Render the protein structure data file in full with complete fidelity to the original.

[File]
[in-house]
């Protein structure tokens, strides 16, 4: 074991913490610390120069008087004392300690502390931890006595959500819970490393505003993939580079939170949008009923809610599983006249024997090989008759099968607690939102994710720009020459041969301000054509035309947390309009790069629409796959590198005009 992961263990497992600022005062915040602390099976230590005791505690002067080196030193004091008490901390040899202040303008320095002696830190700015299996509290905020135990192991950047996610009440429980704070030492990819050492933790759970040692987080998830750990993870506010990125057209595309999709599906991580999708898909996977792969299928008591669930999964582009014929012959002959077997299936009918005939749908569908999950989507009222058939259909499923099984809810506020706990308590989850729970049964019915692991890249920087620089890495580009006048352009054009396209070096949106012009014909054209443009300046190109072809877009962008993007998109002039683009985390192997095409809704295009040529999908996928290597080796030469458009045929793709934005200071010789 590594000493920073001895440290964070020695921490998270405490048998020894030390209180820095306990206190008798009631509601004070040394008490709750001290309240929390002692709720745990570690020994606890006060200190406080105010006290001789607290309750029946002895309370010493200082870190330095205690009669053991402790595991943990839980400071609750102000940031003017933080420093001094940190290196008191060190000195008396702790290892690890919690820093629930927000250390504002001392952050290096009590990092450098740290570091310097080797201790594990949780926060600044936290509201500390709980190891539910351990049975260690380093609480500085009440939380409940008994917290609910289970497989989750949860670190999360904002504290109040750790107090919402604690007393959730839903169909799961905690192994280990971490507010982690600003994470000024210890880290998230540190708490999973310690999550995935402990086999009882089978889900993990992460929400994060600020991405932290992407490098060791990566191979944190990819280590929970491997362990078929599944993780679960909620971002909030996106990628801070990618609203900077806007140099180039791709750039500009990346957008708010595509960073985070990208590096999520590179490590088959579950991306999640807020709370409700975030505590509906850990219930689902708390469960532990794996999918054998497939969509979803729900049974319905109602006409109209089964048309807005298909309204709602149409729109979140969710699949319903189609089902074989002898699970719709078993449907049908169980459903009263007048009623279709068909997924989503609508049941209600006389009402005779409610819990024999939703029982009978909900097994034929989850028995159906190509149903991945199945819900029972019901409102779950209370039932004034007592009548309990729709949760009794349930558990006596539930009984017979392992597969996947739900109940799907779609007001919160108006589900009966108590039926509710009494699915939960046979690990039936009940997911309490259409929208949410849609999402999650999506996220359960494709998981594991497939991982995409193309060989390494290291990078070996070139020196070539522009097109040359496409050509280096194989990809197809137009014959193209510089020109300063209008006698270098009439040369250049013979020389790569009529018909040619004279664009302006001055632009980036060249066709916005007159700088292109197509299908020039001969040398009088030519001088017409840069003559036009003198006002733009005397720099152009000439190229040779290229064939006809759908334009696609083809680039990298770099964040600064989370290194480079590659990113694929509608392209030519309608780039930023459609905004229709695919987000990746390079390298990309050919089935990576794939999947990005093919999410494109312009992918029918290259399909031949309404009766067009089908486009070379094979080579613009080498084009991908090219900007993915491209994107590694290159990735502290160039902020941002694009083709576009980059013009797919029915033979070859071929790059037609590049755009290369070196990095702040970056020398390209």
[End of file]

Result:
[in-house]
């Protein structure tokens, strides 16, 4: 074991913490610390120069008087004392300690502390931890006595959500819970490393505003993939580079939170949008009923809610599983006249024997090989008759099968607690939102994710720009020459041969301000054509035309947390309009790069629409796959590198005009 992961263990497992600022005062915040602390099976230590005791505690002067080196030193004091008490901390040899202040303008320095002696830190700015299996509290905020135990192991950047996610009440429980704070030492990819050492933790759970040692987080998830750990993870506010990125057209595309999709599906991580999708898909996977792969299928008591669930999964582009014929012959002959077997299936009918005939749908569908999950989507009222058939259909499923099984809810506020706990308590989850729970049964019915692991890249920087620089890495580009006048352009054009396209070096949106012009014909054209443009300046190109072809877009962008993007998109002039683009985390192997095409809704295009040529999908996928290597080796030469458009045929793709934005200071010789 590594000493920073001895440290964070020695921490998270405490048998020894030390209180820095306990206190008798009631509601004070040394008490709750001290309240929390002692709720745990570690020994606890006060200190406080105010006290001789607290309750029946002895309370010493200082870190330095205690009669053991402790595991943990839980400071609750102000940031003017933080420093001094940190290196008191060190000195008396702790290892690890919690820093629930927000250390504002001392952050290096009590990092450098740290570091310097080797201790594990949780926060600044936290509201500390709980190891539910351990049975260690380093609480500085009440939380409940008994917290609910289970497989989750949860670190999360904002504290109040750790107090919402604690007393959730839903169909799961905690192994280990971490507010982690600003994470000024210890880290998230540190708490999973310690999550995935402990086999009882089978889900993990992460929400994060600020991405932290992407490098060791990566191979944190990819280590929970491997362990078929599944993780679960909620971002909030996106990628801070990618609203900077806007140099180039791709750039500009990346957008708010595509960073985070990208590096999520590179490590088959579950991306999640807020709370409700975030505590509906850990219930689902708390469960532990794996999918054998497939969509979803729900049974319905109602006409109209089964048309807005298909309204709602149409729109979140969710699949319903189609089902074989002898699970719709078993449907049908169980459903009263007048009623279709068909997924989503609508049941209600006389009402005779409610819990024999939703029982009978909900097994034929989850028995159906190509149903991945199945819900029972019901409102779950209370039932004034007592009548309990729709949760009794349930558990006596539930009984017979392992597969996947739900109940799907779609007001919160108006589900009966108590039926509710009494699915939960046979690990039936009940997911309490259409929208949410849609999402999650999506996220359960494709998981594991497939991982995409193309060989390494290291990078070996070139020196070539522009097109040359496409050509280096194989990809197809137009014959193209510089020109300063209008006698270098009439040369250049013979020389790569009529018909040619004279664009302006001055632009980036060249066709916005007159700088292109197509299908020039001969040398009088030519001088017409840069003559036009003198006002733009005397720099152009000439190229040779290229064939006809759908334009696609083809680039990298770099964040600064989370290194480079590659990113694929509608392209030519309608780039930023459609905004229709695919987000990746390079390298990309050919089935990576794939999947990005093919999410494109312009992918029918290259399909031949309404009766067009089908486009070379094979080579613009080498084009991908090219900007993915491209994107590694290159990735502290160039902020941002694009083709576009980059013009797919029915033979070859071929790059037609590049755009290369070196990095702040970056020398390209």